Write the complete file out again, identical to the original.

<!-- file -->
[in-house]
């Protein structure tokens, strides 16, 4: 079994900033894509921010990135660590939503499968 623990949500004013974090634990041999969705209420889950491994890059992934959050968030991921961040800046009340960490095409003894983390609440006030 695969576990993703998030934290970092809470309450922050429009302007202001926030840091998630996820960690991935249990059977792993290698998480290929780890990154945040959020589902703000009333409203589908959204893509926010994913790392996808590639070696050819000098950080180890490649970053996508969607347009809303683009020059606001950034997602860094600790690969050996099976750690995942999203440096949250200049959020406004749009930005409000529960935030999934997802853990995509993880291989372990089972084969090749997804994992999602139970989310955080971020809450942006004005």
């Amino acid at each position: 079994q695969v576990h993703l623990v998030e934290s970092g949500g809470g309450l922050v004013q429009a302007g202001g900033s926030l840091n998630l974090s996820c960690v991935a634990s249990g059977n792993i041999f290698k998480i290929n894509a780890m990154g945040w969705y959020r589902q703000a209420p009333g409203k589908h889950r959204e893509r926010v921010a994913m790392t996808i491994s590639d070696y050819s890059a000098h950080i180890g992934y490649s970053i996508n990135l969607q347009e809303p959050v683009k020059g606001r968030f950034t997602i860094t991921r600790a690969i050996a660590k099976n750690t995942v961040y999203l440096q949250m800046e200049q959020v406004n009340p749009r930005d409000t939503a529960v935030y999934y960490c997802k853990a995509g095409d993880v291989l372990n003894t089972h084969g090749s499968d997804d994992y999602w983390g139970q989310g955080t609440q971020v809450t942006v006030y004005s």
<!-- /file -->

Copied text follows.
[in-house]
């Protein structure tokens, strides 16, 4: 079994900033894509921010990135660590939503499968 623990949500004013974090634990041999969705209420889950491994890059992934959050968030991921961040800046009340960490095409003894983390609440006030 695969576990993703998030934290970092809470309450922050429009302007202001926030840091998630996820960690991935249990059977792993290698998480290929780890990154945040959020589902703000009333409203589908959204893509926010994913790392996808590639070696050819000098950080180890490649970053996508969607347009809303683009020059606001950034997602860094600790690969050996099976750690995942999203440096949250200049959020406004749009930005409000529960935030999934997802853990995509993880291989372990089972084969090749997804994992999602139970989310955080971020809450942006004005």
């Amino acid at each position: 079994q695969v576990h993703l623990v998030e934290s970092g949500g809470g309450l922050v004013q429009a302007g202001g900033s926030l840091n998630l974090s996820c960690v991935a634990s249990g059977n792993i041999f290698k998480i290929n894509a780890m990154g945040w969705y959020r589902q703000a209420p009333g409203k589908h889950r959204e893509r926010v921010a994913m790392t996808i491994s590639d070696y050819s890059a000098h950080i180890g992934y490649s970053i996508n990135l969607q347009e809303p959050v683009k020059g606001r968030f950034t997602i860094t991921r600790a690969i050996a660590k099976n750690t995942v961040y999203l440096q949250m800046e200049q959020v406004n009340p749009r930005d409000t939503a529960v935030y999934y960490c997802k853990a995509g095409d993880v291989l372990n003894t089972h084969g090749s499968d997804d994992y999602w983390g139970q989310g955080t609440q971020v809450t942006v006030y004005s």